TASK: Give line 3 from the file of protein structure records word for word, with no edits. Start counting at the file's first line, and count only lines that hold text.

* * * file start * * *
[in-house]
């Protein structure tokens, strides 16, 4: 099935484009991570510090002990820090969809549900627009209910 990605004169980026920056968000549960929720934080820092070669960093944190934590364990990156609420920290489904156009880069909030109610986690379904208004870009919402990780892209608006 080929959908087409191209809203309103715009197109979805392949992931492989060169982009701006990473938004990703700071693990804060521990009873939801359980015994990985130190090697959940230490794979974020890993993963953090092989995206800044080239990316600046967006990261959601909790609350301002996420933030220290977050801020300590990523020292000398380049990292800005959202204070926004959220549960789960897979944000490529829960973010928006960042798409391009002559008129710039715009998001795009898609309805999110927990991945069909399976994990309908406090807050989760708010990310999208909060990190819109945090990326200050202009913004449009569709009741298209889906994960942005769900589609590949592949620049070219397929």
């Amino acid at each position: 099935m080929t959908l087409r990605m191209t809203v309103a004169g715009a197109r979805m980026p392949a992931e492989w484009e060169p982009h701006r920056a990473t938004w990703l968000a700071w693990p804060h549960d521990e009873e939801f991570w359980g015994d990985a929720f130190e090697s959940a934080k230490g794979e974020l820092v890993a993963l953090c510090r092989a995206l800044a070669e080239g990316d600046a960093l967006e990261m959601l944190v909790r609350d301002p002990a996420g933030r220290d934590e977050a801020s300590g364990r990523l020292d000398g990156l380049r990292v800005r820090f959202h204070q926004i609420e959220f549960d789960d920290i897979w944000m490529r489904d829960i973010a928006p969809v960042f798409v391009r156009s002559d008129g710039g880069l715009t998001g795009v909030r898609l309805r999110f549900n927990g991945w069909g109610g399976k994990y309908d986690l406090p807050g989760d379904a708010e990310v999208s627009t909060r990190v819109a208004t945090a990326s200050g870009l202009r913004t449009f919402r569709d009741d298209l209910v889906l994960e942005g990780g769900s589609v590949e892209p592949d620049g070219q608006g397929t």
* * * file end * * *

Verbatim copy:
């Amino acid at each position: 099935m080929t959908l087409r990605m191209t809203v309103a004169g715009a197109r979805m980026p392949a992931e492989w484009e060169p982009h701006r920056a990473t938004w990703l968000a700071w693990p804060h549960d521990e009873e939801f991570w359980g015994d990985a929720f130190e090697s959940a934080k230490g794979e974020l820092v890993a993963l953090c510090r092989a995206l800044a070669e080239g990316d600046a960093l967006e990261m959601l944190v909790r609350d301002p002990a996420g933030r220290d934590e977050a801020s300590g364990r990523l020292d000398g990156l380049r990292v800005r820090f959202h204070q926004i609420e959220f549960d789960d920290i897979w944000m490529r489904d829960i973010a928006p969809v960042f798409v391009r156009s002559d008129g710039g880069l715009t998001g795009v909030r898609l309805r999110f549900n927990g991945w069909g109610g399976k994990y309908d986690l406090p807050g989760d379904a708010e990310v999208s627009t909060r990190v819109a208004t945090a990326s200050g870009l202009r913004t449009f919402r569709d009741d298209l209910v889906l994960e942005g990780g769900s589609v590949e892209p592949d620049g070219q608006g397929t």